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Addition. Subtraction. Multiplication. Division. These are the basic mathematical operations one typically learns in elementary school. The first four cover the ways you can “combine” numbers. We also begin to learn about two *new* kinds of numbers: Negatives (thanks, subtraction) and Fractions (thanks, division).

After sufficient comfort with these concepts, one may begin to learn about equations (Algebra) and shapes (Geometry), and the equations that define particular kinds of shapes (Trigonometry). Basically, this is where you learn everything that your TI-85 calculator already knows how to do.

For some, this is as far as the mathematical road goes. For others, the future engineers or the analytically precocious, they take the on-ramp to Calculus in late high school or starting in college. Here one learns new tools for studying a broad category of *continuous* functions. Anyone jonesing for yet more math can sign up for Differential Equations and Linear Algebra. If you want to hop on the AI train, better add a course in Statistics and Probability, too.

You might think that anyone who has sat through all these courses from elementary school through college has seen most everything there is to know about math. But they haven’t. They’ve only seen a *tiny* fraction.

There’s an infamous mathematical “puzzle,” known as Fermat’s Last Theorem. It can be stated as follows:

Consider the algebraic equation xn + yn = zn in variables x, y, and z.

There are no* integer *values of x, y, and z such that this equation is true if n is greater than 2.

Let’s take a moment and digest this. It’s simpler if we first consider the case where n = 2, though it should be noted that the theorem does not apply in this case. For n = 2 we have the more familiar equation:

x^{2} + y^{2} = z^{2}

Or, using variables from high school algebra:

a^{2} + b^{2} = c^{2}

This is the good old Pythagorean Theorem, which describes how the lengths of a right triangle relate to each other.

Obviously, this equation has integer solutions. They are the “Pythagorean triples,” such as (3, 4, 5) — i.e., 3^{2} + 4^{2} = 5^{2}.

But the mathematician Pierre de Fermat figured out in 1637 that if you generalized that power of 2 to *any other integer* (such as 3 or 10 or 102,038,234), there are no *integer* values of a, b, and c that can make the generalized Pythagorean equation work. For example, there are no integer values for a, b and c that make the following equation (n = 5) work:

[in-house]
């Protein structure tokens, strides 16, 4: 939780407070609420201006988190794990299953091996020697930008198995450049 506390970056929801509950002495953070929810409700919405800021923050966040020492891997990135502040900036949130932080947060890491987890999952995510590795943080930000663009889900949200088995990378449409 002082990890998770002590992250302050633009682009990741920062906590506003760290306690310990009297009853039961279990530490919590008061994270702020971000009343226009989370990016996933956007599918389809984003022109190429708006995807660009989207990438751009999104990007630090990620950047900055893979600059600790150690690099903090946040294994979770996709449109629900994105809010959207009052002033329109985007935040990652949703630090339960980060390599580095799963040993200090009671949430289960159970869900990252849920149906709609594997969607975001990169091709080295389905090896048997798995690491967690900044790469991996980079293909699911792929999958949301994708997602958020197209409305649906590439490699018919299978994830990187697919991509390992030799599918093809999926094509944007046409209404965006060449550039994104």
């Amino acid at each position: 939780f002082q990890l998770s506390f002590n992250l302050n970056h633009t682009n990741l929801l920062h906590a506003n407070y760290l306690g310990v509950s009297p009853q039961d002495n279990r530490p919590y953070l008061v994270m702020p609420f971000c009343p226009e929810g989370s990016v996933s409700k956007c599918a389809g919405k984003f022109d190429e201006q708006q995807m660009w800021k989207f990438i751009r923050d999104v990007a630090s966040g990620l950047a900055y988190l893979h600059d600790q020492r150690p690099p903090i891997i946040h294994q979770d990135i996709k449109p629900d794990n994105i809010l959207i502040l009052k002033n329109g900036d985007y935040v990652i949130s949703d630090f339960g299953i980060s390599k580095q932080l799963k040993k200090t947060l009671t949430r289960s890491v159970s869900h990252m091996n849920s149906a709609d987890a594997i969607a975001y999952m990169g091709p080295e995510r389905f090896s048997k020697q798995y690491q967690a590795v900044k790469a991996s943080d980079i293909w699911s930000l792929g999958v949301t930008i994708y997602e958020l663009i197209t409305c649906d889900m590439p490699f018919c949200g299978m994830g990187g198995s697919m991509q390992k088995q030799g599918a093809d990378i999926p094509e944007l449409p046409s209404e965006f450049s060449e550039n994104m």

a^{5} + b^{5} = c^{5}

Actually, Fermat famously claimed to have figured it out, without actually providing any proof. So it’s more accurate to say that he had a good hunch. And this hunch turned into one of the most infamous unsolved problems in the history of mathematics for the next 300 years.

The integer part is key, because it’s known from other results in mathematics that any algebraic equation such as x^{n} + y^{n} = z^{n} will have *some* solutions.

In all of the many mathematics courses described above, one learns to recognize certain kinds of problems and then apply the correct formula to solve it. Got a word problem where Susie is trying to keep track of apples? Better whip out your arithmetic. Need to solve a quadratic equation? Quadratic formula. BAM! Need to find the length of some side in a triangle? Use this handy trig identity! Need to integrate some function? Use one of these handy integration tricks one learns in Calc II!

But this isn’t actually how most mathematics—that is the mathematics practiced by actual mathematicians—is actually done. There’s no magic formula or clever trick one learns in Algebra I or Algebra II that will allow you to prove Fermat’s Last Theorem even though it’s technically just an “algebraic” equation.

So how then, do you go about proving it?

How much? Well the proof of Fermat’s Last Theorem, first given in 1994 by Andrew Wiles, is over 120 pages long. And very little of it would be recognizable to Fermat, who first wrote down the problem. In fact, nothing in it would be recognizable to anyone whose run the gauntlet of courses I described above, as most of the material taught in those courses predate Fermat.

That’s right folks, all that math you learned is over 300 years old. Stale AF. Imagine if your history classes in college all stopped in the 1600s.

Andre Weil (*not* Andrew Wiles, though I admit it’s confusing) was born in 1906, his sister, Simone, 3 years later. He would go on to become one of the most celebrated mathematicians of the last century, living to the ripe age of 92. Simone died in her thirties, with little acclaim in her lifetime, though posthumously she’d become celebrated in her own right as “a moral genius in the orbit of ethics.

These two siblings are at the center of a new book called *The Weil Conjectures* by Karen Olsson. Olsson is a novelist, but this book is not fiction, or at least, it is made clear where she veers into speculation, employing a clever mechanic again and again: “Let us suppose Simone is thinking…”.

The book is a contemplation on the nature of genius, relationships, and math, and what can really be conveyed about the latter between someone who is steeped in mathematics (Andre) and someone who is not (Simone).

And it is. But it’s not like any other language we have. It is not a language for describing things out there in the world. The subjects of mathematics live mostly in our minds. And, with time, they are compounded, spreading into internal spaces that do not yet exist. This means that translating mathematics to another language—say, conversational English—is highly problematic. The only reasonable translation of most abstract mathematical concepts is into *yet another* abstract mathematical concept.

Simone Weil, we learn, is a tortured soul. A young French woman with a penchant for getting ill, who yearns to experience the deprivation of those who live at the bottom of society. At the same time, she yearns to understand exactly what it is that her mathematically-minded brother is up to. (In fact, if one learns anything about Simone from Olsson’s book, it is that she was in a near constant state of agonized yearning for something). She wonders what good any of that abstraction can do if it cannot be appreciated by more than a handful of other mathematically-minded people in the world.